As of April 24, 2014, I am tired to the core of writing about the Common Core because I know three things:

  1. I’ve said everything I need to say about Common Core: (a) Arguing about the quality of the CC standards is a distraction from the essential flaw in continuing to chase better standards and tests, (b) because accountability based on standards and tests has never and will never address directly the equity problem in society and education, and (c) thus, education reform must drop the accountability paradigm and seek an alternative reform plan based on equity.
  2. Almost no one of consequence is listening to the rational and evidence-based criticisms of Common Core because of the political advantage afforded by keeping everyone convinced that the debate is mostly by loonies on the Right and loonies on the Left.
  3. And still, I feel compelled to try once again.

The discussion should focus, then, not on the quality of the Common Core or if and how those standards are being implemented, but on the very clear evidence of two things:

  1. The Common Core is a corporate-political movement designed from the beginning to disregard K-12 expertise in teaching and content.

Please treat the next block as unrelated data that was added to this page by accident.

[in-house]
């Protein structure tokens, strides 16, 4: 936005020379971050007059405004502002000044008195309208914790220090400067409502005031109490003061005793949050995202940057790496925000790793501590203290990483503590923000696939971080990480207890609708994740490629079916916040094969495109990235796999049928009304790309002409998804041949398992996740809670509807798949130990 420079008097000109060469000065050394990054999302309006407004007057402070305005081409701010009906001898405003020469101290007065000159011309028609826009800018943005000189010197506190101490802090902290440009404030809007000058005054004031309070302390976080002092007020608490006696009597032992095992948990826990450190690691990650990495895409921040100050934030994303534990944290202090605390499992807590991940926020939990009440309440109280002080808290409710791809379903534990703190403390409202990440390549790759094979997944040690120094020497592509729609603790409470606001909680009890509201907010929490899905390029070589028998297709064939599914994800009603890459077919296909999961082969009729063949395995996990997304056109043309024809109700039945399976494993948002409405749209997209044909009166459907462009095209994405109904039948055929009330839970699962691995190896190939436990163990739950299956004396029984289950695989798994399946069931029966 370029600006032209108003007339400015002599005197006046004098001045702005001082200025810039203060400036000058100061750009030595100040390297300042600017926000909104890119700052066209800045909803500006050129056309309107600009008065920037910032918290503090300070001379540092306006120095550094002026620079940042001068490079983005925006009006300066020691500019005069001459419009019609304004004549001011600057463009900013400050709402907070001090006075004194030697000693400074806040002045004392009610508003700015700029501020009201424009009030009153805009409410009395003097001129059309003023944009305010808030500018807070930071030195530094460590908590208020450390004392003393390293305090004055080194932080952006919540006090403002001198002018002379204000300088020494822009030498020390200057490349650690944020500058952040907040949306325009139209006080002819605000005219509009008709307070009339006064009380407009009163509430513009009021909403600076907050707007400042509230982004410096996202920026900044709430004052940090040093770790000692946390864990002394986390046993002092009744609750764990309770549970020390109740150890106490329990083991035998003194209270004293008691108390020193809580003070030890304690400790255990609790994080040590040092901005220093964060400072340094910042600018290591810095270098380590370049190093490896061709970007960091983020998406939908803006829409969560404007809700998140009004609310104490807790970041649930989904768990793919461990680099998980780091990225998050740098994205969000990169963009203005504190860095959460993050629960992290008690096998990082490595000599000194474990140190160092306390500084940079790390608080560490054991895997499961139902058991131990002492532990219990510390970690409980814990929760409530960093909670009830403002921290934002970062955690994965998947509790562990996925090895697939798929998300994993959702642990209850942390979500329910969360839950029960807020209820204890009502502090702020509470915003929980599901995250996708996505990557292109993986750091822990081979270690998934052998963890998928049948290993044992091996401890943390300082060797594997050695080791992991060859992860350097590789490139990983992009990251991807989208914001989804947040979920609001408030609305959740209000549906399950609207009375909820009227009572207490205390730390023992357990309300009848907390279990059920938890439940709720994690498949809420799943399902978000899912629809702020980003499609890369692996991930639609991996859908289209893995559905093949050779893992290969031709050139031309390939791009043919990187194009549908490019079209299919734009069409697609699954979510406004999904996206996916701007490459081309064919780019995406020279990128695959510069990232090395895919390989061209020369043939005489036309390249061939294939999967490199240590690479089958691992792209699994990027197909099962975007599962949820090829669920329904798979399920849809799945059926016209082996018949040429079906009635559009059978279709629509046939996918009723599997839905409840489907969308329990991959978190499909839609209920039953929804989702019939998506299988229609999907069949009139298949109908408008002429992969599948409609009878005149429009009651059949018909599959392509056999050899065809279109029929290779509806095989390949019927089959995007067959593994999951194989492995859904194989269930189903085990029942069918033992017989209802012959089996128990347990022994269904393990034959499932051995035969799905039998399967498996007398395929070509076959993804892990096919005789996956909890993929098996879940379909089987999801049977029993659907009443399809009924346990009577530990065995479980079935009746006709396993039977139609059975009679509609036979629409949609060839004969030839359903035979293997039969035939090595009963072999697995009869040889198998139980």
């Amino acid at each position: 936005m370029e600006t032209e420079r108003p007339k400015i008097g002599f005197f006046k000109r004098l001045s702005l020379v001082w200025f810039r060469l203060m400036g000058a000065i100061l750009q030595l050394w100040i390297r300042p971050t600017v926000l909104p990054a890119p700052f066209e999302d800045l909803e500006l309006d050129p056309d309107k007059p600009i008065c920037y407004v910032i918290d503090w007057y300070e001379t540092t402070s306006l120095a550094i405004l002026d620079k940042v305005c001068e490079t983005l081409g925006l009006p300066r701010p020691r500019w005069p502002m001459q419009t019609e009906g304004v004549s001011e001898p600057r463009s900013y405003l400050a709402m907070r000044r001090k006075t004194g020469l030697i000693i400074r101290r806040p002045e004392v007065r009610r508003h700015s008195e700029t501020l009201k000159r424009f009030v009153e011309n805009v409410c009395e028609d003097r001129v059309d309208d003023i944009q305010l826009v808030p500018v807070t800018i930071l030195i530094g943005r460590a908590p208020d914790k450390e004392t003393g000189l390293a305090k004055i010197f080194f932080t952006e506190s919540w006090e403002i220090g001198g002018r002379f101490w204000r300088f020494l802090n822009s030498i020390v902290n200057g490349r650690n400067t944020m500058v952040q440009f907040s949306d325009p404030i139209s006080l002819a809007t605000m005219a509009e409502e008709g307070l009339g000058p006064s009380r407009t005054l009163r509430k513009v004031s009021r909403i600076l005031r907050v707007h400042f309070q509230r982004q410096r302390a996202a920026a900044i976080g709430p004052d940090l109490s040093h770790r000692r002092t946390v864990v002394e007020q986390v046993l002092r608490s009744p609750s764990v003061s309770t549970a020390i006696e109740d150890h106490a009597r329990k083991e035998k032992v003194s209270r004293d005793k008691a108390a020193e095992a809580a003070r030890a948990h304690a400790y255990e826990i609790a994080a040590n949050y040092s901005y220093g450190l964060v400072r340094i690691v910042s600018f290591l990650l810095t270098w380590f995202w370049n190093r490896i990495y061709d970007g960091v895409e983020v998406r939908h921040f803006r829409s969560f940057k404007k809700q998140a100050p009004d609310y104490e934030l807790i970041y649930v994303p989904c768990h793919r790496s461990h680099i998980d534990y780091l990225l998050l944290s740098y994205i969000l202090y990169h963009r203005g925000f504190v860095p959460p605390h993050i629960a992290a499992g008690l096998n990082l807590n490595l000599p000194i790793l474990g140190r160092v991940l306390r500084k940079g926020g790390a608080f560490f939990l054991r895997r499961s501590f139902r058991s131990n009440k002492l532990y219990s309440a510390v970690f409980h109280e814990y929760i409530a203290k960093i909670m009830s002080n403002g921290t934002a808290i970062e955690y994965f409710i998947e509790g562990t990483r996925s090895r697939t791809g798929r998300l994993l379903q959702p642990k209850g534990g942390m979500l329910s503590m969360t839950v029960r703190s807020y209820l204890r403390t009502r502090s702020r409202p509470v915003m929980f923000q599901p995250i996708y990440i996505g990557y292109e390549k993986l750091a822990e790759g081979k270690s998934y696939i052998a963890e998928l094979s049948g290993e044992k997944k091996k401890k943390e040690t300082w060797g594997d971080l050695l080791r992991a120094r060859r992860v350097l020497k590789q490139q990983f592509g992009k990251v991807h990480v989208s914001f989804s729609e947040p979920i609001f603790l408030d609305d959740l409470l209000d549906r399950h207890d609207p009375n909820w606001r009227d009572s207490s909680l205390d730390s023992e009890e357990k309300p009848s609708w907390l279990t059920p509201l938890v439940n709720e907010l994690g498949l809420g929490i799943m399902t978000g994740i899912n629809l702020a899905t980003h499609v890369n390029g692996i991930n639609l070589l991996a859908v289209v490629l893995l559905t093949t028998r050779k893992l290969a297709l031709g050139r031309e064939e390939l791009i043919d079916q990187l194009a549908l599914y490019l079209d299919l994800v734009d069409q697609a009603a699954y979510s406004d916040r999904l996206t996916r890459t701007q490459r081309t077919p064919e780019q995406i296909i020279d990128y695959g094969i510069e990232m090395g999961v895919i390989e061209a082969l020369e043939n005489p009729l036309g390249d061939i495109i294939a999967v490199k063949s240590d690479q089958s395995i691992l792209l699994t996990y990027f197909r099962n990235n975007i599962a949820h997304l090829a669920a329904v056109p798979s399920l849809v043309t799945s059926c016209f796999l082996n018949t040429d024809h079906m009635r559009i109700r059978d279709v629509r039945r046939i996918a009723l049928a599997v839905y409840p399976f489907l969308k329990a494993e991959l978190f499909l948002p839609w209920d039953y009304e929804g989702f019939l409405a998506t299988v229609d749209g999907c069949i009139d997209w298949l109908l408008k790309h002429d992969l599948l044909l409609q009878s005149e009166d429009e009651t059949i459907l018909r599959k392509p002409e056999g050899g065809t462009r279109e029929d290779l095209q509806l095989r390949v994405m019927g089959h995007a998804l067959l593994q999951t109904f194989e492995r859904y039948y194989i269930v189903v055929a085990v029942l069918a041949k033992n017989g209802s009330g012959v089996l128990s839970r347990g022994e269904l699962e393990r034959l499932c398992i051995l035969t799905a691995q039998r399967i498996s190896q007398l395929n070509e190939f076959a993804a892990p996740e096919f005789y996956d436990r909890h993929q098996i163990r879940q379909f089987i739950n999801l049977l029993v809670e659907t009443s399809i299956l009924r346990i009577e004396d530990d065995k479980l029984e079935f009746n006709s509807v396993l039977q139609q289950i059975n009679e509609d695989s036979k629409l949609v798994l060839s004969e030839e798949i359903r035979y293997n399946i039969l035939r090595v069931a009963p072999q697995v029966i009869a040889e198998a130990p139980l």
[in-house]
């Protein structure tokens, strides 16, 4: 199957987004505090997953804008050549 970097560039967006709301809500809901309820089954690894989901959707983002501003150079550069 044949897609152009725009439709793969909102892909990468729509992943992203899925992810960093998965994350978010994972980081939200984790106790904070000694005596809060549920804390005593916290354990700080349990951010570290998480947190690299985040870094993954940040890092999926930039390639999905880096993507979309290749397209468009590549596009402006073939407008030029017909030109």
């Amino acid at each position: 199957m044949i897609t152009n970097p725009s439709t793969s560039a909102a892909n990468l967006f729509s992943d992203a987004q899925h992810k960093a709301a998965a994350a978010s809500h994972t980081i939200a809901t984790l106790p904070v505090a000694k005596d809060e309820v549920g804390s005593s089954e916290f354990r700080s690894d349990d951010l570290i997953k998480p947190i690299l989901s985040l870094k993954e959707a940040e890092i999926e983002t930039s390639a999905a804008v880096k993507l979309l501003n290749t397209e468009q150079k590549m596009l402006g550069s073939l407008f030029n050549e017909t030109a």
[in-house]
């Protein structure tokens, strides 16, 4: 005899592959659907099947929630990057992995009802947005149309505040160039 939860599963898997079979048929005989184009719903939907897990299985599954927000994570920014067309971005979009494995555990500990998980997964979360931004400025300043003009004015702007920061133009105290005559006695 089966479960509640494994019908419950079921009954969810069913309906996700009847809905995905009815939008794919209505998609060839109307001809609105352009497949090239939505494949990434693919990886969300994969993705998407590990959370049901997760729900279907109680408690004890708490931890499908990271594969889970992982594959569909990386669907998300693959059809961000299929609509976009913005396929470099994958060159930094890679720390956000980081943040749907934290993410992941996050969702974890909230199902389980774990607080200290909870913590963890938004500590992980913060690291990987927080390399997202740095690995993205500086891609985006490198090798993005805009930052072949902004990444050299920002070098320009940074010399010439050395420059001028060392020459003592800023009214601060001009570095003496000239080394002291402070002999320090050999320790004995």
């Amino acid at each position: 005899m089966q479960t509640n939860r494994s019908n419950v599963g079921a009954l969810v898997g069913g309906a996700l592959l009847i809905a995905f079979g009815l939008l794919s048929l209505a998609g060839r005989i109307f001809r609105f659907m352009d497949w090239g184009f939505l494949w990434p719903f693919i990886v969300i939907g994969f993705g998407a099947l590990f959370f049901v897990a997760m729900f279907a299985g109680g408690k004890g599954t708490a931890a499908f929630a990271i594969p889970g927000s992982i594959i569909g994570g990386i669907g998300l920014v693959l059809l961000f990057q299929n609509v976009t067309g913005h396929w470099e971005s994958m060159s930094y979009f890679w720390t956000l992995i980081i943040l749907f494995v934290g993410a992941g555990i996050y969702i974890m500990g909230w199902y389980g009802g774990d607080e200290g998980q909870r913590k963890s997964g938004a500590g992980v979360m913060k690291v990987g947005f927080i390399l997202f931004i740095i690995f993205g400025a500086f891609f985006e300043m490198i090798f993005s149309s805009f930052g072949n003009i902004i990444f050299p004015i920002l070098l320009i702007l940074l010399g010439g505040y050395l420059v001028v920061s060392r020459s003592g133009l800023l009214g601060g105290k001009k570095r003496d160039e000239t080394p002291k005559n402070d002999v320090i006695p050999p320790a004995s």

2. That movement also focused from the very beginning not on teaching and learning, but testing.

Since much of my argument depends on evidence and concerns about the lack of attention to the evidence, let me simply offer three places for you to consider my claims above:

  1. David Coleman is on the record, joking about the lack of expertise among those designing the Common Core; please listen.
  2. Mercedes Schneider has detailed carefully Those 24 Common Core 2009 Work Group Members.
  3. And if you need a wealth of evidence, please explore the Common Core Criticisms wiki.

If anyone is rational and diligent in examining the evidence, the only conclusion that stands before us is that the Common Core movement was never about teaching and learning, but always about testing.

And thus, as I have argued before, the Common Core debate cannot be separated from the high-stakes testing debate.

I begin this post with the date because—unless the zombie apocalypse happens—I invite anyone to return here in about 10 years when we are once again on the standards and testing Merry-Go-Round, with “better” standards and tests being championed by those decrying the failure of the Common Core movement. And that next round of advocates will be eerily similar to the list Schneider details above, mostly people who have a stake in wide-scale testing of children as a profit mechanism on the back of taxpayers in the U.S.

Kind of makes one hope for the zombie apocalypse